The dramatic increase in the wage gap between skilled and unskilled workers observed in many developed countries has received much attention from economists in recent years. A similar rise of wage gap has now been observed for some newly developed economies, such as Hong Kong. However, few empirical studies have been carried out to explain the growing wage gap in these newly developed economies. This study uses the time series data to investigate the impact of increased outward processing trade with the Chinese Mainland on the wage inequality of Hong Kong. We found that there is a significant positive association between the volume of outward processing trade and the wage premium of university graduates over primary school graduates and university graduates over secondary school graduates. Moreover, our econometric analysis also shows that it is the increased outward processing trade that causes the widening of skill wage gap not vice versa. Furthermore, the increase of outward processing trade both increases the pay for well-educated people and at the same time decreases the pay for less well-educated people, thereby widening the wage gap in Hong Kong.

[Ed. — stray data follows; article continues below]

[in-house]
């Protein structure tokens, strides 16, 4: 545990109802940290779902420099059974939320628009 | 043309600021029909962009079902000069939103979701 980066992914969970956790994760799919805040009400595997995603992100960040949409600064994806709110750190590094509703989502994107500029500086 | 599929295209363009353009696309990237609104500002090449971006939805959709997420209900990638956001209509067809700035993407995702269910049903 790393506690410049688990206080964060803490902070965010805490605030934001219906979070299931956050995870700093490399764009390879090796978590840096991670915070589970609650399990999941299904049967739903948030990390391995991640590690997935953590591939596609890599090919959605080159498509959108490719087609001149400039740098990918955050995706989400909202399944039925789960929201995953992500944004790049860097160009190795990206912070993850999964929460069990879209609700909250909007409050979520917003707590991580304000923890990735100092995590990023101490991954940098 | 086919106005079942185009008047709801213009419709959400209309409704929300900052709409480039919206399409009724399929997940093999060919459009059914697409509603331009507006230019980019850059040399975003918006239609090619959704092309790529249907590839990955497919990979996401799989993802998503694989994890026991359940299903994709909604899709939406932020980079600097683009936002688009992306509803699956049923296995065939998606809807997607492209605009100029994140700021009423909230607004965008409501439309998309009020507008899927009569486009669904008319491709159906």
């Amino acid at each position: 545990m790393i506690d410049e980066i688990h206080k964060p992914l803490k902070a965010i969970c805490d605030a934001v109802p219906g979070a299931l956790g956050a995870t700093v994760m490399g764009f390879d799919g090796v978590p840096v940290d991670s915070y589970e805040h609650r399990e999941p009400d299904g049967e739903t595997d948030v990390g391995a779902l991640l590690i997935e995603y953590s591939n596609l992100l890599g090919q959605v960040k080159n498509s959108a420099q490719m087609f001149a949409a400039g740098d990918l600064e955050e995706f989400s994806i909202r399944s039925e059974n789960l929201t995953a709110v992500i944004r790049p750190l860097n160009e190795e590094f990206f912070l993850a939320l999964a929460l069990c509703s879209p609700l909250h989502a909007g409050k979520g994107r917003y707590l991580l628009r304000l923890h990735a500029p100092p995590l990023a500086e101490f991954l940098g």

Ho, L. S., Wei, X., & Wong, W. C. G. (2003). The effect of trade on wage inequality: The Hong Kong case (CPPS Working Paper Series No.139). Retrieved from Lingnan University website: http://commons.ln.edu.hk/cppswp/64/